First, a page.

The geology of the Southern Adamello Massif, Italy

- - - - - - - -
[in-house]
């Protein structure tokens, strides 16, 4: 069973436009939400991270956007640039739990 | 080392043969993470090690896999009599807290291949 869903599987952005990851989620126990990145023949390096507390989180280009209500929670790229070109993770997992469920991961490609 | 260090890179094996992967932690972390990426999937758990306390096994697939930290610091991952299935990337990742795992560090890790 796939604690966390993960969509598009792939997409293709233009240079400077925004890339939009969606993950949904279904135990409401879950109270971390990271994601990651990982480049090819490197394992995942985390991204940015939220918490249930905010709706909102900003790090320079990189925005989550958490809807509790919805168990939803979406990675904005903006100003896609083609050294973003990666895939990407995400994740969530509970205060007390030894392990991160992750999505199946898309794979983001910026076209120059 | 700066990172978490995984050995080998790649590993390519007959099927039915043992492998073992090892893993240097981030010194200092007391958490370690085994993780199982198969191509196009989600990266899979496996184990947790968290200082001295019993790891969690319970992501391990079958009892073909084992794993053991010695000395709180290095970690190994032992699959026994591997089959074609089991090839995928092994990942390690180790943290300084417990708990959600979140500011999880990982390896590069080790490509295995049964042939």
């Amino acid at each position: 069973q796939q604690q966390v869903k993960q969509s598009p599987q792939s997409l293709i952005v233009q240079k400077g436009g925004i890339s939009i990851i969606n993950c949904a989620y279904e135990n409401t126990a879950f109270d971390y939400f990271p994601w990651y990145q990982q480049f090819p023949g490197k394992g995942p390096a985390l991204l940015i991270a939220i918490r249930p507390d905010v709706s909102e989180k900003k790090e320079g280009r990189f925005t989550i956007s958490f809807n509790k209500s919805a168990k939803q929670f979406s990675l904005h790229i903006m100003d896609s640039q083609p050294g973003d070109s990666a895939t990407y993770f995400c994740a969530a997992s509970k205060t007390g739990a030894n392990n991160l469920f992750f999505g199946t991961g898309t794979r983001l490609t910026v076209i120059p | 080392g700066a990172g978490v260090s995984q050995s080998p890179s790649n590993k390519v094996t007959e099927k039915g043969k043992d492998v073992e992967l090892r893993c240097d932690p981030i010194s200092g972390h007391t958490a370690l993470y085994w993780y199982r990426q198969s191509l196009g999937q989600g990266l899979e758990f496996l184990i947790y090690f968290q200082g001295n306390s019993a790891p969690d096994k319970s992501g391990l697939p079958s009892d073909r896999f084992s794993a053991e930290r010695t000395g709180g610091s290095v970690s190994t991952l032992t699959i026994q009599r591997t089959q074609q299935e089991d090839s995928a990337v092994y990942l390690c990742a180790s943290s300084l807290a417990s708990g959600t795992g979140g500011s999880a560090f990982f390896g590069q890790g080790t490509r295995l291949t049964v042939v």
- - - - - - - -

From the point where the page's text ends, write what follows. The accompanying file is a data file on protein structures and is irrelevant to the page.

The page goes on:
The Adamello Massif is a composite calc-alkaline batholith of Tertiary age in the Italian Alps. This thesis concerns the field geology, petrology and geochemistry of the oldest and southernmost plutonic unit, the Val Fredda Unit (VFU), which is exposed over 7 square kilometres at the southern contact of the massif with Triassic sedimentary rocks. A 1:5,000 scale geological map and cross-sections of the area are presented. The VFU comprises a complex suite of acid to basic intrusive rocks emplaced at a shallow crustal level in a body of broadly lopolithic form. Geobarometry from the VFU aureole rocks reveals an emplacement pressure of 1.6±0.3kb. The VFU exploited a distinct stratigraphic horizon within a broad, pre-intrusive synclinorial structure in the country rocks. Upwards flexure and rupture of the roof rocks, accompanied by passive overhead stoping were important processes in its emplacement. Petrologically, the VFU evolved as a succession of discrete magmatic pulses in the order: porphyritic granodiorite; tonalite; plagioclase-phyric quartz-diorite; fine-grained hornblende gabbro and diorite; and hornblende-phyric pyroxene-gabbro. The first three pulses intruded in close succession to form a reversely zoned felsic pluton with granodiorite at the margin and quartz-diorite at the core. At the time of gabbro emplacement this pluton was sufficiently consolidated to undergo brittle deformation. Gabbroic magmas ascended in the north of the VFU and spread southwards through the pluton along laterally propagating fractures to form a series of extensive, sub-horizontal mafic sheets between 0.5 and 100m thick. The efflux of heat and water from the cooling mafic sheets remelted and remobilised the felsic host giving rise to a wealth of magma commingling textures including crenulate chilled margins to mafic sheets, the inclusion of ellipsoidal mafic enclaves and wispy schlieren in the felsic host and the incorporation of felsic xenocrysts and rock fragments into the mafic magma. Commingling was responsible locally for generating heterogeneous hybrid rocks. The final pulse of hornblende-phyric gabbro magma intruded along the unconsolidated cores of the mafic sheets and experienced minimal mingling with the felsic host. Concentration of hornblende phenocrysts in these sheets generated hornblendite (cortlandite) layers. Migration of remobilised felsic and hybrid magmas led to felsic back-veining and dyking of the earlier pulses and caused textural modifications in some basic rocks. Prior to its complete solidification the VFU was intruded by the Re di Castello Unit (RCU) to the north. The RCU evolved as a series of concentric diapiric pulses of quartz-gabbro to tonalite in composition, each pulse deforming its partially consolidated envelope, including the northern margin of the VFU. Strain analysis is compatible with a model of ballooning emplacement. RCU rock types at the pluton margin are extremely heterogeneous and reveal a high degree of magma mingling on a centimetric scale due to forced convection. During a pause in emplacement a series of diorite ring-dykes were emplaced into the partially molten carapace. The dykes became the locus of flattening deformation during the final, climactic pulse of tonalite. Proto-mylonitic rocks develop in zones of local high shear, tangential to the balloon. A late suite of cross-cutting lamprophyre dykes cross-cuts both units. Geochemically the VFU spans a substantial range of silica content (from 40-71 wt%) and reveals major and trace element variations consistent with a fractionation link between all VFU rock types. Magma mixing was locally important during emplacement. The fractionation trend is distinctly calc-alkaline and resembles that of many volcanic arc sequences. The five intrusive pulses represent discrete magma batches from the overall fractionation sequence (through gabbro to granodiorite), including fragments of entrained cortlandite cumulates. The evolution of the suite can be modelled in terms of HBL-dominated fractional crystallisation of a hydrous picrite parent, similar in composition to the late lamprophyre dykes. Early fractionation (at 6-10 kbars) involved olivine, chrome spinel and pyroxenes, followed by brown hornblende with minor bytownite and magnetite. Final crystallisation (during ascent and emplacement) involved green hornblende and andesine in subequal proportions. Biotite crystallised from the felsic and intermediate rocks. Low strontium isotope ratios (0.7036 to 0.7056) indicate minimal crustal involvement. The observed intrusion sequence from felsic to mafic suggests that the VFU evolved by sequential discharge of a vertically zoned mid-crustal magma system into the upper crust. Mineralogically, VFU rocks have many features in common with calc-alkaline plutonic rocks worldwide, notably in the presence of mantled plagioclases with calcic cores. Major and trace element variations (measured by ion-microprobe) in plagioclase indicate that this mineral was retained during fractionation, growing by zoning overgrowth. Hence individual plagioclase crystals are shown to have been in equilibrium with a considerable range of derivative liquids. Major discontinuities in anorthite content were generated during decompression of the magmas from ~25km to 2km. Compositional variations in hornblende indicate progressive oxidation during cooling and consolidation. Quantitative estimates of the T-fo, evolution of the VFU (using new and published thermodynamic calibrations) reveals that the magmas were oxidised from the QFM buffer at over 1050oC and 8kb to the HM buffer at subsolidus temperatures at the emplacement level. Experimental petrology on mafic enclaves infers gabbro emplacement temperatures around ~1070°C, suggesting that mafic magma ascent was rapid and even adiabatic. Crystallisation experiments confirm that the acicular texture of mafic enclaves can be generated by rapid cooling. It is concluded that calc-alkaline I-type granitoids can be generated by protracted fractionation of mantle-derived magmas. The abundance of hornblende in the fractionating assemblage rapidly drives derivative liquids to silica-rich compositions. A granitoid:gabbro/cumulate ratio of 1:3 is determined from the fractionation calculations. The real ratio will be slightly lower as the felsic rocks contain entrained cumulate plagioclase. The cumulate rocks that are not exposed at the surface are probably lodged at ~25km depth, a conclusion consistent with geophysical profiles of the Adamello and other granitoid batholiths.